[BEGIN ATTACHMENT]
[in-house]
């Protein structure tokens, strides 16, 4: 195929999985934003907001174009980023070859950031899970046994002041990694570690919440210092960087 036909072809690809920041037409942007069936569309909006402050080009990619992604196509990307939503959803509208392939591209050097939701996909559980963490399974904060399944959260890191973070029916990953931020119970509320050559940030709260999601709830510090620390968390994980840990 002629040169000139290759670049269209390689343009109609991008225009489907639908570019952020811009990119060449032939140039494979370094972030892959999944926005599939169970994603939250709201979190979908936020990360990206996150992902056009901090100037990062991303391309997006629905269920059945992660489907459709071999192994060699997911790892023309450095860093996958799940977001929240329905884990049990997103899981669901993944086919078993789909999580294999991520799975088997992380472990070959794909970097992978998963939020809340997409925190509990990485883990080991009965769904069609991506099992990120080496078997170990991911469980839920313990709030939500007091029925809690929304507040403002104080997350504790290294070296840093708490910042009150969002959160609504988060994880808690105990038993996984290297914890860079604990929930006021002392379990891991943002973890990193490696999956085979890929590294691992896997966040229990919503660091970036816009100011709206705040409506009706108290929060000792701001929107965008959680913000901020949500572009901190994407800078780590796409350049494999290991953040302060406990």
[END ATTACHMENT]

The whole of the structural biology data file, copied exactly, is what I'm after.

[in-house]
């Protein structure tokens, strides 16, 4: 195929999985934003907001174009980023070859950031899970046994002041990694570690919440210092960087 036909072809690809920041037409942007069936569309909006402050080009990619992604196509990307939503959803509208392939591209050097939701996909559980963490399974904060399944959260890191973070029916990953931020119970509320050559940030709260999601709830510090620390968390994980840990 002629040169000139290759670049269209390689343009109609991008225009489907639908570019952020811009990119060449032939140039494979370094972030892959999944926005599939169970994603939250709201979190979908936020990360990206996150992902056009901090100037990062991303391309997006629905269920059945992660489907459709071999192994060699997911790892023309450095860093996958799940977001929240329905884990049990997103899981669901993944086919078993789909999580294999991520799975088997992380472990070959794909970097992978998963939020809340997409925190509990990485883990080991009965769904069609991506099992990120080496078997170990991911469980839920313990709030939500007091029925809690929304507040403002104080997350504790290294070296840093708490910042009150969002959160609504988060994880808690105990038993996984290297914890860079604990929930006021002392379990891991943002973890990193490696999956085979890929590294691992896997966040229990919503660091970036816009100011709206705040409506009706108290929060000792701001929107965008959680913000901020949500572009901190994407800078780590796409350049494999290991953040302060406990």